Well, there it is, the highlight of the trip. I tried stacking ND filters, but the easiest way was just to slap my solar eclipse glasses over the lens and take a shot. However, the journey actually started a few days prior to White Pocket. It's usually considered a consolation prize for people not winning the Wave Lottery, but I do think it really stand on its own for its beauty and the freedom of access and exploration.
We wanted to watch the eclipse from Muley Point, just up the Moki Dugway, which was packed with campers. We were able to find ourselves a little open area to park up for the night. I had an idea to setup a timelapse video of the moon's shadow moving across the land as the eclipse progressed, but that didn't work out at all. Not only there's no shadow moving, the auto-exposure of the phone camera didn't even capture the dimming of the lights.
After the eclipse, we waited a little to give other people a chance to clear out before driving down the Moki Dugway ourselves. From there, we visited Valley of the Gods. There, we could see people camping in every nook and cranny of any available pull-outs. Not much photos taken there because a lot of the pull-outs were still occupied by campers and there was a lot of car traffic for both directions.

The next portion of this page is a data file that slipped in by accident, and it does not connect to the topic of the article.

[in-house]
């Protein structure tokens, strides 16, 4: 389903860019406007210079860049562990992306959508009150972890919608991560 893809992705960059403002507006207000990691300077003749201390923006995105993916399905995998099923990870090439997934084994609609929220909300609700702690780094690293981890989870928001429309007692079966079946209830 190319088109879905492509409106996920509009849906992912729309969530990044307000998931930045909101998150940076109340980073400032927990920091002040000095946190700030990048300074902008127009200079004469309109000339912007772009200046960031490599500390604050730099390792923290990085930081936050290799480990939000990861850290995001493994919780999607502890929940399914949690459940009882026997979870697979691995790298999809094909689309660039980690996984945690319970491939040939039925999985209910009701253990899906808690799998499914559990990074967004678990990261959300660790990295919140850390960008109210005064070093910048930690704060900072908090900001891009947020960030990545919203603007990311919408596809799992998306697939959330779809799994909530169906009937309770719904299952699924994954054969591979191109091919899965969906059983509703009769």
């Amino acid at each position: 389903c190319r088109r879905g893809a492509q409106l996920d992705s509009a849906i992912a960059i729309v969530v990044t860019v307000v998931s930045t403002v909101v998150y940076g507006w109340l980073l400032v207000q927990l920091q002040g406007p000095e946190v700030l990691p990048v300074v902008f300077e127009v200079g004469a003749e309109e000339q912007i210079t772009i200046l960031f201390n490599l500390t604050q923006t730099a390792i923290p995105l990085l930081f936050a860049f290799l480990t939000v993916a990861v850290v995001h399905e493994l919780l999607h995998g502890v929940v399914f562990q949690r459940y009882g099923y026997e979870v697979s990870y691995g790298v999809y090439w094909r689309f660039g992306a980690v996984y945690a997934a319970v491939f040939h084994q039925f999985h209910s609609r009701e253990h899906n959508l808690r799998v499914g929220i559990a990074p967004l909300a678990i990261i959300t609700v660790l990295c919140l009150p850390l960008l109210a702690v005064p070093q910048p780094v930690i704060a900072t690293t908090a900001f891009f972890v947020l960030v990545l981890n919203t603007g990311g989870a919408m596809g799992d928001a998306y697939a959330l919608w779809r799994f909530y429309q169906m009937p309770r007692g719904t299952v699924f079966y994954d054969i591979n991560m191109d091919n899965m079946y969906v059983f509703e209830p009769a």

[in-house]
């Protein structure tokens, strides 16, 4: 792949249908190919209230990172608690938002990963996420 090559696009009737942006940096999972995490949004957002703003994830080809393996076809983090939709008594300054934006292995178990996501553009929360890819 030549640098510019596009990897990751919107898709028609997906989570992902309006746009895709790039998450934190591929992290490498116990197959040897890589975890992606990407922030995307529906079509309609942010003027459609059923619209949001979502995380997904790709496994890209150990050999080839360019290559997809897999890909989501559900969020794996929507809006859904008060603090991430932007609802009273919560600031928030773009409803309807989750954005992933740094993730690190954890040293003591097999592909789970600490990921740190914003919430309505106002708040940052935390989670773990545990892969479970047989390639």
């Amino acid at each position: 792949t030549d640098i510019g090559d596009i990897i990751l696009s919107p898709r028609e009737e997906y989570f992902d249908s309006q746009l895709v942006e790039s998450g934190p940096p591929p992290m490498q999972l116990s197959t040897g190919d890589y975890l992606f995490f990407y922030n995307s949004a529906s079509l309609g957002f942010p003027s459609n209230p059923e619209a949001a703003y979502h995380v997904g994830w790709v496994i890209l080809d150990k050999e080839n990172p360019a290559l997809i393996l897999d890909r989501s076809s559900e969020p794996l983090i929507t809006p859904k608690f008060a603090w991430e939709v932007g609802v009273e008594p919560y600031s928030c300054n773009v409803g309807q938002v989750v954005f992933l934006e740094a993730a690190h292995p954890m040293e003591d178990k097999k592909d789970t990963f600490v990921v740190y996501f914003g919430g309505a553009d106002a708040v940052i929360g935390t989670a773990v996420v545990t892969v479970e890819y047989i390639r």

Throughout the trip, I had "In Search of Sunrise" by DJ Tiesto playing at the back of my mine. While the annular eclipse was cool, I feel it's only a pre-show for the total eclipse next year. Even at its peak, everything was still brightly lit with only 20% of the sun, so I'm really looking forward to see what it'll be like with a total eclipse. I guess I'll find out next April. Here are all the photos from this trip [CLICK HERE].
My Journey into Leica...
A path not to be taken lightly, not without reservations, and not without dedication, but the results can be sweet, OH SO SWEET! This is a documentation of my trials and tribulations into the world of Leica Rangefinder Photography, and I hope you'll enjoy coming along with me.